Natty Light Beer Just Broke a World Slip & Slide Record in West Virginia

Bryce Gruber

This is the most American thing that's ever happened since 1776.

If there's one thing American knows, it's that West Virginia never disappoints. If there's a second thing, it's that Natty Light beer is part of all of America's most American moments. You know, the kinds of moments where 12 or more similar-looking dudes are sitting in lawn chairs debating the merits of various iterations of pizza and sports statistics as the faint scent of body odor and spray-style deodorant wafts through the air.
Natty Light slip & slide in West VirginiaAmber Love Bond

And that's the exact vibe the entire state of West Virginia brought to the table last week when Natty Light successfully built a 2,021-foot slip and slide in the great American town of Canaan Valley to kick off the Fourth of July weekend. Better yet, hundreds of diehard fans got the chance to slide down and be a part of history. This slip and slide world record coincided with the launch of Natty Light’s limited edition USA Cans, which are hitting shelves nationwide all summer long. Just like the USA cans, the world’s longest slip and slide was emblazoned with stars, stripes and flocking bald eagles (read this to the tune of God Bless America, please). The previous slip and slide record was held by the country of Jordan, but with 4th of July approaching, Natty Light felt compelled to bring this monumental feat back to its rightful place in America. Jordan has no business infringing on clearly American titles. What next? Argentina claiming Mountain Dew? Not on our watch.

We very, very much suggest scrolling through this Instagram slideshow of American wonders:

"The slip and slide is such a staple of summertime in America, and when we saw this Guinness World Record didn’t belong to the USA, we had to take matters into our own hands and bring this record home,” said Daniel Blake, Group VP, Budweiser & Value at Anheuser-Busch of the epic West Virginia moment. “We rewrote slip and slide history today, and we hope America celebrates in an epic way this 4th of July by cracking open a Natty Light USA can.”

Acclaimed food and beverage writers were pretty pumped about the record-breaking happenings, too. "I've never been to West Virginia [ before this ] and I knew Natty Light would know how to throw a party and who doesn't want to be part of a world record?" asks Miami, Florida-based Amber Love Bond, who writes for Forbes and other popular titles. "As a kid, I can't remember a single summer where I didn't spend hours in the yard throwing myself down a slip 'n slide. It's such a staple summer activity. Natty Light is the quintessential American beer that's always been associated with fun and silly college memories and it just seems fitting that they'd be involved in bringing this record back to America."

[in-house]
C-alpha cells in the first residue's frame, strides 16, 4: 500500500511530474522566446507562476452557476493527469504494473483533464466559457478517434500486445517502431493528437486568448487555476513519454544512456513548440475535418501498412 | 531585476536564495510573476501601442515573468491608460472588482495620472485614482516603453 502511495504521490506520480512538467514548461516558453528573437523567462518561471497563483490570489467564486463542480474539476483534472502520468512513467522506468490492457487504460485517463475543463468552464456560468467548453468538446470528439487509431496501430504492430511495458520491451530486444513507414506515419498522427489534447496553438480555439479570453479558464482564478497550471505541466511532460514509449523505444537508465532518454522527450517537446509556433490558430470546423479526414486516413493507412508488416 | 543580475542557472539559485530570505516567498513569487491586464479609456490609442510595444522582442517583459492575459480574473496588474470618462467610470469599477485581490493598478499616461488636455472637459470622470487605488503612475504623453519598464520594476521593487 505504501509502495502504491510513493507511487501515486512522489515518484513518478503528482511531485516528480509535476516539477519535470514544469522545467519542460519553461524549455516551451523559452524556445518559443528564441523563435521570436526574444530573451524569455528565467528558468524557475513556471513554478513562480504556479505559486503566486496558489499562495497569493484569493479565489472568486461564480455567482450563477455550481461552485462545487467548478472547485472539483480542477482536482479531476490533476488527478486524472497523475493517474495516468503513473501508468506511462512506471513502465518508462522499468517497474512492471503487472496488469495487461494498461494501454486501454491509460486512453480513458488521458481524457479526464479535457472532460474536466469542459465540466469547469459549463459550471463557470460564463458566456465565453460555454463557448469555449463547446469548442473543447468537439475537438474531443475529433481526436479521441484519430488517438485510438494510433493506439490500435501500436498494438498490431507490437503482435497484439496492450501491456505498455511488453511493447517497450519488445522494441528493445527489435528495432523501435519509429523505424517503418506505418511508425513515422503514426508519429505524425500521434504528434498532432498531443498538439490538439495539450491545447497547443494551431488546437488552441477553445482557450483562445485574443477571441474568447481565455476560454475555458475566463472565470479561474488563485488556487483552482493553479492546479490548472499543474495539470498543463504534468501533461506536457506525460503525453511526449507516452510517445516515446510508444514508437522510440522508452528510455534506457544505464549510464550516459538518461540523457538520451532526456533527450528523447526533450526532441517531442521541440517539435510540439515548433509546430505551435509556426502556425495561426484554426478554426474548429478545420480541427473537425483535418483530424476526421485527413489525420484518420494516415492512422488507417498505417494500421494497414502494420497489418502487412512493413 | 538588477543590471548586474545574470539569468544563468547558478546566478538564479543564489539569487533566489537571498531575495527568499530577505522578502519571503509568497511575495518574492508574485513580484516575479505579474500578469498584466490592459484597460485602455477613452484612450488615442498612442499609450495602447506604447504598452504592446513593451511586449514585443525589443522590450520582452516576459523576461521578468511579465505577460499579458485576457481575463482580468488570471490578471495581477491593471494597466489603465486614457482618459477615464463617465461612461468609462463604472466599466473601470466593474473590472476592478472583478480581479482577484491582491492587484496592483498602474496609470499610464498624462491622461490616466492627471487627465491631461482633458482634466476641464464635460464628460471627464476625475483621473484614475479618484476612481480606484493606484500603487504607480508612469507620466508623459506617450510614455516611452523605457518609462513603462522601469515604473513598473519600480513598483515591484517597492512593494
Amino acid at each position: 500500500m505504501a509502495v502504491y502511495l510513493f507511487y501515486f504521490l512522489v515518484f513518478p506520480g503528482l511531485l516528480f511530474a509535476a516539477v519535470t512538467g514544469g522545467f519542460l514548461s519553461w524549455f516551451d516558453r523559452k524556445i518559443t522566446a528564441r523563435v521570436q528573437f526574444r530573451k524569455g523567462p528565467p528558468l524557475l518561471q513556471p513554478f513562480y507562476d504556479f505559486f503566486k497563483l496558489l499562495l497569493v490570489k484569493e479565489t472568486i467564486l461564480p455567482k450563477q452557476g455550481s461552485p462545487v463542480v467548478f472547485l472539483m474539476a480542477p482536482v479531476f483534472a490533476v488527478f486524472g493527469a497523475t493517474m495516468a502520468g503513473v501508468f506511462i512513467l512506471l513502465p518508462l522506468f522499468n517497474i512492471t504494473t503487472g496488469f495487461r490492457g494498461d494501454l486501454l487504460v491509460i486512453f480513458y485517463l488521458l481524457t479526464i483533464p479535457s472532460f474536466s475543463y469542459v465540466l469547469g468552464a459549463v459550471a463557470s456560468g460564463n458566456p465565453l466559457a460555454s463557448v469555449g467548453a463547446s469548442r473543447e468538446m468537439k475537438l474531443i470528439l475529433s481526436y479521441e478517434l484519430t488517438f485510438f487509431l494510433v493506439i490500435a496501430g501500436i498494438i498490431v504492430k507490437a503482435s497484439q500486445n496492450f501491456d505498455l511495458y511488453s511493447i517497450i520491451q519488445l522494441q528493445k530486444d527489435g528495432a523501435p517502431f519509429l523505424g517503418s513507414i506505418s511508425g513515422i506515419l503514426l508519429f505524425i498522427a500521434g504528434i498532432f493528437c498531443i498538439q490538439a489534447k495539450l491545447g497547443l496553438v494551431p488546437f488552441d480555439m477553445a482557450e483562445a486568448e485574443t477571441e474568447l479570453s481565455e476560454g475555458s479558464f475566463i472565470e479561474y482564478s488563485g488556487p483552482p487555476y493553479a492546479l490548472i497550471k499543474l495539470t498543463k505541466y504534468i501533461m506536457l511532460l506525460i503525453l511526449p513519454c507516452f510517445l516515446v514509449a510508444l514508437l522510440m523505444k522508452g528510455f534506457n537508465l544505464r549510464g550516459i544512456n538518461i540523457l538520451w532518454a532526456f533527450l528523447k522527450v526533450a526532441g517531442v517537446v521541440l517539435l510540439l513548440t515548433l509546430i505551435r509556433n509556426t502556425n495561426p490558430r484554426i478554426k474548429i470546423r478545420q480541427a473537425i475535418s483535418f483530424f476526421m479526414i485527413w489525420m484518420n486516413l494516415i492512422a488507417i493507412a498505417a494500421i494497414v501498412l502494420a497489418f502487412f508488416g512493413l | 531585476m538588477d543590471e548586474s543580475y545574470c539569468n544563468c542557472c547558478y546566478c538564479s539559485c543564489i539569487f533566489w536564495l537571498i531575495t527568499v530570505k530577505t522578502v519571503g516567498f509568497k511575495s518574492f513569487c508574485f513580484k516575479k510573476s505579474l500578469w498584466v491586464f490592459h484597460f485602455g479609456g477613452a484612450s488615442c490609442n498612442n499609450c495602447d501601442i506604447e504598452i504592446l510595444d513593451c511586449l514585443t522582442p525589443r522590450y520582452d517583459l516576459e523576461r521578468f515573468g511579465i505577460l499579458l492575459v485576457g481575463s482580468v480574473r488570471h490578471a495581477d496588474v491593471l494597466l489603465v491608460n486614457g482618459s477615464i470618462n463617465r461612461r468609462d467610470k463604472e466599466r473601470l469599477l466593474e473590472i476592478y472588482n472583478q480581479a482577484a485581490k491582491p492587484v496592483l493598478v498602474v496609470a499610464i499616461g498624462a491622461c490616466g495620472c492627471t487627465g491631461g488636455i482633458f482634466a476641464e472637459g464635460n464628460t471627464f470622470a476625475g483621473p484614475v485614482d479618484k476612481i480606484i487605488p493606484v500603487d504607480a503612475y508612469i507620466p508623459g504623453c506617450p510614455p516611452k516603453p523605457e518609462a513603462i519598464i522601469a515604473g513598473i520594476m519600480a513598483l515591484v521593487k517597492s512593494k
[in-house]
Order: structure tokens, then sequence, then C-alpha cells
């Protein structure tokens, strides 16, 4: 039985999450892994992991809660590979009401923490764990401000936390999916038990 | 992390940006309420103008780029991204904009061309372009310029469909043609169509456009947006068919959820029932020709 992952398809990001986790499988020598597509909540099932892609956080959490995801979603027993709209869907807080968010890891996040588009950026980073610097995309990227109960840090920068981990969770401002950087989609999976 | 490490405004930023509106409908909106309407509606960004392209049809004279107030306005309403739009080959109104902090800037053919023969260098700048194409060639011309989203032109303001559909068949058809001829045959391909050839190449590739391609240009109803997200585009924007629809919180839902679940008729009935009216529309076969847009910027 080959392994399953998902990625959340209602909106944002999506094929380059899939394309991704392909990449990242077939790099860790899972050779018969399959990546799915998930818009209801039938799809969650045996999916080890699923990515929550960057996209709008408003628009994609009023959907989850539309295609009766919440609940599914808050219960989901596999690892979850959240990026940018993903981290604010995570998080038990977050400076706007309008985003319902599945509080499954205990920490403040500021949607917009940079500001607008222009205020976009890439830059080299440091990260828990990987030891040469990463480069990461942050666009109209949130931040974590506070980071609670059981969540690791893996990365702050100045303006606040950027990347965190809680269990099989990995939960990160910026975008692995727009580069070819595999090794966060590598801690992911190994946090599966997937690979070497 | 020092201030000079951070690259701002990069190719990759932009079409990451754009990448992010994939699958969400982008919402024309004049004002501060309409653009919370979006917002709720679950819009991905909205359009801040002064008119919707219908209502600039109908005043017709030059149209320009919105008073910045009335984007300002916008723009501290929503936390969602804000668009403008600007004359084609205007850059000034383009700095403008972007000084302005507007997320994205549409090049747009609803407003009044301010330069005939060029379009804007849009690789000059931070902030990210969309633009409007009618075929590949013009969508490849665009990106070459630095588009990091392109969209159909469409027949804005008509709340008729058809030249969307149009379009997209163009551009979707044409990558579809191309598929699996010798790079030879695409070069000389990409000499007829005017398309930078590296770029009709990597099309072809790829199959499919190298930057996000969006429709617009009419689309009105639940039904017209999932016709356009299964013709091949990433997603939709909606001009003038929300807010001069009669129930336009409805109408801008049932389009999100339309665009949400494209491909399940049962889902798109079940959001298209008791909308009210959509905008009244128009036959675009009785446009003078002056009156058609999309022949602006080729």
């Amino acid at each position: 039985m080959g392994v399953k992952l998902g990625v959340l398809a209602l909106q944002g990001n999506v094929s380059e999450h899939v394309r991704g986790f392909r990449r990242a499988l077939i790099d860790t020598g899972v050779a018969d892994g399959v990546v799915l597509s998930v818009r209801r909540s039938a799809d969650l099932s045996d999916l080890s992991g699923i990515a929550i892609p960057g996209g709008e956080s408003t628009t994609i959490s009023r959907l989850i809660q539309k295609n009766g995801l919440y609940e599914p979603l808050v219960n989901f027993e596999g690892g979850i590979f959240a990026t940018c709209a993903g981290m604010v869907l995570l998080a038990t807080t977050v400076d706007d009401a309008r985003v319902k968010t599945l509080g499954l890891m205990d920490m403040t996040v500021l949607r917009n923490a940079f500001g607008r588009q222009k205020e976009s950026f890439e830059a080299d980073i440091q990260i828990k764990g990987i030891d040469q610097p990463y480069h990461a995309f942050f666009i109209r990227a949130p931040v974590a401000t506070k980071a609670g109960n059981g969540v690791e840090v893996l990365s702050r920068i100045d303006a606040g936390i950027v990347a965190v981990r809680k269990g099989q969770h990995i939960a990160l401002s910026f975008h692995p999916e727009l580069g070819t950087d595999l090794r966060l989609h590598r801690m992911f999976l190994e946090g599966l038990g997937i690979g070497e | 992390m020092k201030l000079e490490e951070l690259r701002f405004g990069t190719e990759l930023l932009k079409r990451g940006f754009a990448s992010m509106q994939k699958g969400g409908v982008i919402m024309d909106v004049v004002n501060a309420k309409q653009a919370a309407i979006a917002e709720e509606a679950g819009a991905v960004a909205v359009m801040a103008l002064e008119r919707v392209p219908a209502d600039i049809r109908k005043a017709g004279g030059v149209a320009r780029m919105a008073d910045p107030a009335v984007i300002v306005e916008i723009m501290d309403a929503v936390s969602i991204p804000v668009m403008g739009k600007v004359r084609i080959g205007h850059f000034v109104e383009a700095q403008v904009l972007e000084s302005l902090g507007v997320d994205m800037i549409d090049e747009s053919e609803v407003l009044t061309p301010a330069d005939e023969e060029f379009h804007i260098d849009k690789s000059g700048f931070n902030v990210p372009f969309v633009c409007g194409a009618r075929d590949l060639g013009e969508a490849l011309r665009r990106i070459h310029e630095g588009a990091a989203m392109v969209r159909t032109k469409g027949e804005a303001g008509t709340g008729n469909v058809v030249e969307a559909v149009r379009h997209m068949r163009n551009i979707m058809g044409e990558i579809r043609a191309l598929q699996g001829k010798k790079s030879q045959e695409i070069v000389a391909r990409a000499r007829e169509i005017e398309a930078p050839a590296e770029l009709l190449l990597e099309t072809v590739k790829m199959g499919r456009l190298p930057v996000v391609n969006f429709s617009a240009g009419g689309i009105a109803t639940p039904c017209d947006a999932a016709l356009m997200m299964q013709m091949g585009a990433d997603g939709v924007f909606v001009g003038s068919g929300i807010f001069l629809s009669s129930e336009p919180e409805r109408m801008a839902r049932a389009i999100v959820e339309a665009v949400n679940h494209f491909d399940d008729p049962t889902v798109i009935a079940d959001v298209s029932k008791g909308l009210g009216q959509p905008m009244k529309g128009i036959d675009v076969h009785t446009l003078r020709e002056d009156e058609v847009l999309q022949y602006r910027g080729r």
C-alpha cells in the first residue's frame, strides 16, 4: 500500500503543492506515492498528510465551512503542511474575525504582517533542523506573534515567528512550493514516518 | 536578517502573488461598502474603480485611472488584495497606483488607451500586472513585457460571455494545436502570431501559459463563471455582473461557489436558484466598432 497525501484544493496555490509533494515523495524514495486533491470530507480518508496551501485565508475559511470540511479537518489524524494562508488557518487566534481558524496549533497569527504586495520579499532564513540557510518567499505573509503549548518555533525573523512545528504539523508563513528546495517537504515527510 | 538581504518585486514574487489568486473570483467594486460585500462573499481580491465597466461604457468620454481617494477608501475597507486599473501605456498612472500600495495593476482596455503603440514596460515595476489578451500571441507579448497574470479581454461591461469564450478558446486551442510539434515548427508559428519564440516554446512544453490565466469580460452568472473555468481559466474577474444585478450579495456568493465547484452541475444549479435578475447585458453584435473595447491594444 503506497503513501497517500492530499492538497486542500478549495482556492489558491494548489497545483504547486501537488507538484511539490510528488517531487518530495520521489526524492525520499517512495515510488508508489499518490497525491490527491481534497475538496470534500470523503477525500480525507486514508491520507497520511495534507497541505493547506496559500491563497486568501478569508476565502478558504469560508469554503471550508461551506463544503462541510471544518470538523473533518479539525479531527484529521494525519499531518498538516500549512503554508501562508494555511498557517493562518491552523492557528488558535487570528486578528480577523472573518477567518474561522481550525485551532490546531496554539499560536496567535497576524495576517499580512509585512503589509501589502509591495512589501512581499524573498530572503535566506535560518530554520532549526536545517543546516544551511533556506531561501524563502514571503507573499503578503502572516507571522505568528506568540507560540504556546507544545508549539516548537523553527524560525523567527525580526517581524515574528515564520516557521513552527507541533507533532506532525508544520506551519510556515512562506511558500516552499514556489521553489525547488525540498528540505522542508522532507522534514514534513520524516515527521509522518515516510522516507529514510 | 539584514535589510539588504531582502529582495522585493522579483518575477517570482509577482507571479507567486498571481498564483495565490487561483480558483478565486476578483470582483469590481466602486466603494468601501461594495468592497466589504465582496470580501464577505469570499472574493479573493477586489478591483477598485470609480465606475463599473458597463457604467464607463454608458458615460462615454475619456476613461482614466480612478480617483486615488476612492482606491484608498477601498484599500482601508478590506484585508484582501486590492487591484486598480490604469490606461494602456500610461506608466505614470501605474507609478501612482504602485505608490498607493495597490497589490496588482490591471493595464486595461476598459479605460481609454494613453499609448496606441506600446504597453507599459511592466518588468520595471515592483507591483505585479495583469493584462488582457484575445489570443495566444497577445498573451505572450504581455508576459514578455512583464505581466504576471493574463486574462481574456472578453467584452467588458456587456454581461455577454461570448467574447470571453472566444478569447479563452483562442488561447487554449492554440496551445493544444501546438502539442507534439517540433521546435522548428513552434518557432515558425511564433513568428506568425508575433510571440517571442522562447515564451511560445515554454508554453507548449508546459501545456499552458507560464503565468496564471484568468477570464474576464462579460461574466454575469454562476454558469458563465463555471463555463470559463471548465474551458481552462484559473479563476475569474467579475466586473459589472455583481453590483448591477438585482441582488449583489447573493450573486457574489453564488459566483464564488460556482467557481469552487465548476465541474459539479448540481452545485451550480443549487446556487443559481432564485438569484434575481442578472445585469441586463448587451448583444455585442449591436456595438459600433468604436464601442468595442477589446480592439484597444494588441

Natty Light slip & slide in West VirginiaAmber Love Bond

"The slide itself was huge— maybe four feet wide with inflatable bumpers to ensure the safety of the sliders (and also acted as a helpful pushing off point for when you got stuck)," recounts Amber. "Each rider used an inner tube to slide down, and no one went down without it. The fire department used their hoses to keep the slide wet and soap was constantly added to ensure it was slippery."

No official word yet on if Natty Light will be selling mini-replicas of this iconic 2,021-foot slippery beast to the general public, but the red, white, and blue original was definitely a hit with West Virginia locals and press from around the country. God bless America.

Are you proud of the USA for reclaiming her title? Do you feel like cheap beer and watersports are an American birthright? Cool. Us too. We'd love your thoughts and feedback in the comments section below.

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Bryce Gruber covers women's lifestyle content and news ranging from shopping to travel, beauty to parenting, wellness and delicious eating. Find her at @brycegruber on social media, and across a variety of women's lifestyle and parenting topics at, Readers' Digest, Bravo,, Martha Stewart, and on your TV screen through national talk shows including The Tamron Hall Show. She lives and works in New York's Hudson Valley with her five small children.

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